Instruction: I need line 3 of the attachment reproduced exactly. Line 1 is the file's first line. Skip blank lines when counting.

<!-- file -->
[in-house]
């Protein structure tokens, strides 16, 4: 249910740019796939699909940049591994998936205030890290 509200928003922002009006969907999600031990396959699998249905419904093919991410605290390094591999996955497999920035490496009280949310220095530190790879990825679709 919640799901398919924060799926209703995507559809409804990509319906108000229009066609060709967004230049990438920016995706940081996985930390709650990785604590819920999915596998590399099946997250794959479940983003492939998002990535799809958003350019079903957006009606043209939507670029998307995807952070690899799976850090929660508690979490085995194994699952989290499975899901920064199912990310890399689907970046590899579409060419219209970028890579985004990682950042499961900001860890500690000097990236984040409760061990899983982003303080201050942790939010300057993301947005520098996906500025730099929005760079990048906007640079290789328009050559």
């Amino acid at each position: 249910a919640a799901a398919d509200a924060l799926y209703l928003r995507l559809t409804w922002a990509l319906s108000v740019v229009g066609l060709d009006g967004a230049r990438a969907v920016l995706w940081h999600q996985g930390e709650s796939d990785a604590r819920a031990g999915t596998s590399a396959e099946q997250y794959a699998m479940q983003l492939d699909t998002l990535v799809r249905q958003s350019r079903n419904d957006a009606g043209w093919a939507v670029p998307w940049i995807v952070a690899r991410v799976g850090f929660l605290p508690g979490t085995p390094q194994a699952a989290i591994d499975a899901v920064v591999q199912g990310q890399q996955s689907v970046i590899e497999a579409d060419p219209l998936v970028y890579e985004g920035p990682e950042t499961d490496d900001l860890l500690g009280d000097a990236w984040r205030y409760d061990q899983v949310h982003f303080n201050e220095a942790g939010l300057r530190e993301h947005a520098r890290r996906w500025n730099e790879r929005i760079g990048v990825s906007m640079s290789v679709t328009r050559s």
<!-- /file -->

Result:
């Amino acid at each position: 249910a919640a799901a398919d509200a924060l799926y209703l928003r995507l559809t409804w922002a990509l319906s108000v740019v229009g066609l060709d009006g967004a230049r990438a969907v920016l995706w940081h999600q996985g930390e709650s796939d990785a604590r819920a031990g999915t596998s590399a396959e099946q997250y794959a699998m479940q983003l492939d699909t998002l990535v799809r249905q958003s350019r079903n419904d957006a009606g043209w093919a939507v670029p998307w940049i995807v952070a690899r991410v799976g850090f929660l605290p508690g979490t085995p390094q194994a699952a989290i591994d499975a899901v920064v591999q199912g990310q890399q996955s689907v970046i590899e497999a579409d060419p219209l998936v970028y890579e985004g920035p990682e950042t499961d490496d900001l860890l500690g009280d000097a990236w984040r205030y409760d061990q899983v949310h982003f303080n201050e220095a942790g939010l300057r530190e993301h947005a520098r890290r996906w500025n730099e790879r929005i760079g990048v990825s906007m640079s290789v679709t328009r050559s």